amount to

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amount to

1. To become (successful). Almost always used in the phrases "amount to anything" or "amount to something," which both mean the same thing. He got arrested so much as a teenager that I never thought he would amount to anything, but look at him now—he's an accomplished musician! When will this play amount to something? It has yet to get one positive review!
2. To be equated with or judged the same as something else. Copying another person's words like this amounts to plagiarism, Susie, and I have to report it to the dean.
3. To be a certain total. My tips this week only amount to $40.
See also: amount, to
Farlex Dictionary of Idioms. © 2015 Farlex, Inc, all rights reserved.

amount to something

 
1. Lit. [for someone or something] to become worthwhile or successful. I hope Charles amounts to something some day. I doubt that this business will ever amount to anything really profitable.
2. Fig. [for something] to be the equivalent of something. Why, doing this amounts to cheating! Your comments amount to treason.
3. and amount (up) to something [for a sum of money] to increase [to a large amount]. Is that everything you want to buy? That amounts to twenty dollars. These charges amount up to a lot.
See also: amount, to
McGraw-Hill Dictionary of American Idioms and Phrasal Verbs. © 2002 by The McGraw-Hill Companies, Inc.

amount to

1. Add up, develop into, as in Even though she's careful with her money, her savings don't amount to much, or All parents hope that their children will amount to something. [Mid-1500s]
2. Be equivalent to, as in Twenty persons won't amount to a good turnout. [Late 1300s] Also see amount to the same thing.
See also: amount, to
The American Heritage® Dictionary of Idioms by Christine Ammer. Copyright © 2003, 1997 by The Christine Ammer 1992 Trust. Published by Houghton Mifflin Harcourt Publishing Company. All rights reserved.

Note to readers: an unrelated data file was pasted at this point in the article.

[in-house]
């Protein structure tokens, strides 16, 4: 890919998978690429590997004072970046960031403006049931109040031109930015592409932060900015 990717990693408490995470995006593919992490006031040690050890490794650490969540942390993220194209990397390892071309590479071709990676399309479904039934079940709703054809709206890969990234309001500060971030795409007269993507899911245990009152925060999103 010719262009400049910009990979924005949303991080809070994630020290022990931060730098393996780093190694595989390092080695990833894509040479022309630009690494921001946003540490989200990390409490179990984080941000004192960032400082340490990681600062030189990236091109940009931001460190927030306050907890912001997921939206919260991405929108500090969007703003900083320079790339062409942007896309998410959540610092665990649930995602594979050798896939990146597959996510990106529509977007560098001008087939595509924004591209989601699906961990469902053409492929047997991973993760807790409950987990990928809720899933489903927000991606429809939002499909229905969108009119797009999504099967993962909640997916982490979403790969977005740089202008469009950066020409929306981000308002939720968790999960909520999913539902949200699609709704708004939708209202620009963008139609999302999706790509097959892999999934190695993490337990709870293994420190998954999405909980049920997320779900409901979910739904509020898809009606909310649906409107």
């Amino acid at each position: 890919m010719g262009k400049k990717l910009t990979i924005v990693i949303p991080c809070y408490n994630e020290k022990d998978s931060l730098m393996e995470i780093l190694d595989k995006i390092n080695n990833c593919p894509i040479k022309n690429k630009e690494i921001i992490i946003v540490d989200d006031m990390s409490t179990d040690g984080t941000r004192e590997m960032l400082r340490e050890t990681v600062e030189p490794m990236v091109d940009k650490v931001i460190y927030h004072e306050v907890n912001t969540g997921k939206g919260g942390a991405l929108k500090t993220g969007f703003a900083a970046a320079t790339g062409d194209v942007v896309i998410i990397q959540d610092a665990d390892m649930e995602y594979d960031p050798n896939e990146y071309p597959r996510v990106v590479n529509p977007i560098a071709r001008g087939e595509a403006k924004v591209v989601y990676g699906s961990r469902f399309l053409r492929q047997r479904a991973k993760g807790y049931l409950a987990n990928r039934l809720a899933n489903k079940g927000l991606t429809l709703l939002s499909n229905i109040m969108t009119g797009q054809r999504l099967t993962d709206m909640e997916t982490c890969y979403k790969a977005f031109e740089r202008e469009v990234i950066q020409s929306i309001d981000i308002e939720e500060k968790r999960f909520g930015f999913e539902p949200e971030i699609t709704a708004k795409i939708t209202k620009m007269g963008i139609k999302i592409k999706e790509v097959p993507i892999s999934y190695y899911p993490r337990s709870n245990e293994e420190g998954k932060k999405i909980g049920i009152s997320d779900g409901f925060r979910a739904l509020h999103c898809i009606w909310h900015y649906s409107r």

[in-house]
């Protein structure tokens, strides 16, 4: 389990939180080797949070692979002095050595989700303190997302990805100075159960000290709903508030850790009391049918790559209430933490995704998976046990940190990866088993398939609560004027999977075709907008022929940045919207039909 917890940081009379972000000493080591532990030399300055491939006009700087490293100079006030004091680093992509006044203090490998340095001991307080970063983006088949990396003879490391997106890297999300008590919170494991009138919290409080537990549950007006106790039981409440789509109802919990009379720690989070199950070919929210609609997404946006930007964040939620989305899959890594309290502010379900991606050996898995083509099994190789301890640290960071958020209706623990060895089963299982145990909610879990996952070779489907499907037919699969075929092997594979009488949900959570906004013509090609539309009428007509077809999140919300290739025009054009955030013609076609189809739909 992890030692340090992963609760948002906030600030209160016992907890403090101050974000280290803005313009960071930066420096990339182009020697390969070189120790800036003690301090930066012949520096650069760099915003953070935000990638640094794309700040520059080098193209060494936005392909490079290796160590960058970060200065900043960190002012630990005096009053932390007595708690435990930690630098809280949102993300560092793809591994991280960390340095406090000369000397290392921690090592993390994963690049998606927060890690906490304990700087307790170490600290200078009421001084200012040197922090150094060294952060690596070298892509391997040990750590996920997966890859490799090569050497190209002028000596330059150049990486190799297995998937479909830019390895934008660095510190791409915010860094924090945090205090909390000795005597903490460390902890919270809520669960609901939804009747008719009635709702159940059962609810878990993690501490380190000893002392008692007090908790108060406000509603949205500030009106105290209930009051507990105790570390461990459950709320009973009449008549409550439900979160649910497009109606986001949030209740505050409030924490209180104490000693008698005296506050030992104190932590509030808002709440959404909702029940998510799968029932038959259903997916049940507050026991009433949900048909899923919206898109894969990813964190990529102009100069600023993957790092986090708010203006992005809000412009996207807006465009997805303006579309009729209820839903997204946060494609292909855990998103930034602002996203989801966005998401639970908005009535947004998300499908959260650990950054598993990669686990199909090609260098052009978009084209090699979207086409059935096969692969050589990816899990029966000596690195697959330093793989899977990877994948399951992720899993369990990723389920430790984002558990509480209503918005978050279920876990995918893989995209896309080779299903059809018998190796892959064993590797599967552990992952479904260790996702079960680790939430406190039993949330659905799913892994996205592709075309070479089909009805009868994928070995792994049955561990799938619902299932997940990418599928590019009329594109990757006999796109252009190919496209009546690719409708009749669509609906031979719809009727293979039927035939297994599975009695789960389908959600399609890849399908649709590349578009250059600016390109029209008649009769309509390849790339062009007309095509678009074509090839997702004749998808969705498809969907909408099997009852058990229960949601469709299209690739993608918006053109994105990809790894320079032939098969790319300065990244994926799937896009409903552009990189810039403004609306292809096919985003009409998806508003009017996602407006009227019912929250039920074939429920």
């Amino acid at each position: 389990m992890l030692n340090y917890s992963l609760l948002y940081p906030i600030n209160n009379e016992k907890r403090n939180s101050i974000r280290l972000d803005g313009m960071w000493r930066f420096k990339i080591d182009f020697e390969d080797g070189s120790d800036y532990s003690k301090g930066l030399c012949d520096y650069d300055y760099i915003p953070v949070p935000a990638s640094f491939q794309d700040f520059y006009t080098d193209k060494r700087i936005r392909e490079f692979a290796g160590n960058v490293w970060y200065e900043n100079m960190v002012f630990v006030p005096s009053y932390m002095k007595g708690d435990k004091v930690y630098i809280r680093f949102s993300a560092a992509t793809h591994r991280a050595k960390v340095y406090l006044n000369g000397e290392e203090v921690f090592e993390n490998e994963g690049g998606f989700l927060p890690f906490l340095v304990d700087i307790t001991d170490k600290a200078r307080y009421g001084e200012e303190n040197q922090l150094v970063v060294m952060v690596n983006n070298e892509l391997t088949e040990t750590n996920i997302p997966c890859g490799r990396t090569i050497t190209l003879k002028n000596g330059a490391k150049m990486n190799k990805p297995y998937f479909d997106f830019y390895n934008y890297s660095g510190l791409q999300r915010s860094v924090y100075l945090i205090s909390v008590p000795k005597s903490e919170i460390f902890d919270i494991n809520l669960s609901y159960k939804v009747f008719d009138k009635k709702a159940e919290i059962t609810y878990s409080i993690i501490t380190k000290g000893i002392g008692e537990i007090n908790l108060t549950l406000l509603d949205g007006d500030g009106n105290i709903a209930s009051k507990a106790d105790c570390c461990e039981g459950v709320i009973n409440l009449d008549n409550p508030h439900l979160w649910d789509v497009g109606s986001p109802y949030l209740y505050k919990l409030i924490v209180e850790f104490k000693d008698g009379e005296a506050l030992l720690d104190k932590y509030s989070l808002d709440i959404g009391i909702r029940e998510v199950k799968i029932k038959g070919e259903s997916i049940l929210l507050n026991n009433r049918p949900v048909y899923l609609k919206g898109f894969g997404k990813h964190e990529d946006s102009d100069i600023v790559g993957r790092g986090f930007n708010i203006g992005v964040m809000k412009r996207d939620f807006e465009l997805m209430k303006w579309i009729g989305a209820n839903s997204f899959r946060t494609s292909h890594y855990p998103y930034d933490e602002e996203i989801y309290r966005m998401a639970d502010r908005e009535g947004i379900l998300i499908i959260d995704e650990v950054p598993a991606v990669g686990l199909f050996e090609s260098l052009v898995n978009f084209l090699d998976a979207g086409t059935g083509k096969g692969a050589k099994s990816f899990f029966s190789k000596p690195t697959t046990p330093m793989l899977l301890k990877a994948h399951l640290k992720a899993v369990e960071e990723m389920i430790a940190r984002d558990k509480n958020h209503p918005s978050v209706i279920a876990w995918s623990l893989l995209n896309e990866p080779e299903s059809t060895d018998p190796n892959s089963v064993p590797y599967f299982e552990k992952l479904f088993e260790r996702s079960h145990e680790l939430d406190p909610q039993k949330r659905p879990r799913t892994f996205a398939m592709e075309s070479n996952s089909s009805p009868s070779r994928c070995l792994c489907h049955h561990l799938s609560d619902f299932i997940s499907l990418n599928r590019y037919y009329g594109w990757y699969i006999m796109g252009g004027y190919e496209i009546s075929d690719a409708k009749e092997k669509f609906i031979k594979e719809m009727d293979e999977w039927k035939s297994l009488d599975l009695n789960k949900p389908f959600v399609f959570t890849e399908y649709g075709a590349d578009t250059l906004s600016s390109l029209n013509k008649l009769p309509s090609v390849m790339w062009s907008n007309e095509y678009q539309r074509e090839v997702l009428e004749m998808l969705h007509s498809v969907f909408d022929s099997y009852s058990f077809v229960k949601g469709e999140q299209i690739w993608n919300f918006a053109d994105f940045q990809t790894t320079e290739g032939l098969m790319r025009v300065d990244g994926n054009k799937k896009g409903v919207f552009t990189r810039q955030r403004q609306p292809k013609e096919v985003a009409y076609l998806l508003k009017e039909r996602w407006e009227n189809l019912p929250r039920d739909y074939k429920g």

amount to

v.
1. To add up to some number or quantity: I forgot to return the DVD on time, and the late charges amounted to almost $25.
2. To be understood as something: Your behavior amounts to an insult.
3. To be as important or valuable as some level of quality: They never thought I'd amount to anything, but look at me now! The facts I have so far don't amount to much. My parents never thought I'd amount to as much as my sister.
See also: amount, to
The American Heritage® Dictionary of Phrasal Verbs. Copyright © 2005 by Houghton Mifflin Harcourt Publishing Company. Published by Houghton Mifflin Harcourt Publishing Company. All rights reserved.
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References in classic literature ?
Writing out on note paper in his minute hand all that he owed, he added up the amount and found that his debts amounted to seventeen thousand and some odd hundreds, which he left out for the sake of clearness.
Her public contributions amounted to the sum of 216,000 florins-- a perfect godsend.
The sum amounted to a little over twelve thousand dollars.
He waved his hands like a man of the world, who dismisses religion and philosophy, and says "Fudge." He had certainly seen everything and with each curl of his lip, he declared that it amounted to nothing.
Well, Scotland and Ireland were tributary to Arthur, and the united popu- lations of the British Islands amounted to something less than 1,OOO,OOO.
Halfacre's bonds, notes, mortgages, and other liabilities, making a sum total that amounted to the odd six hundred thousand dollars; this still left him, however, a handsome paper balance of two millions.
In a press statement, the ministry said that the weight of domestic and foreign gold tag amounted to about 2.8 tons received fees estimated at KD 125,3 thousand (USD 410 thousand).
Muscat, Oct 1 (ONA) The number of subsidized housing loans approved by the Oman Housing Bank (OHB) in the period from January 1st to August 31st, 2013 was 1885 loans to citizens in various governorates across the Sultanate, amounted to RO 73,154,300.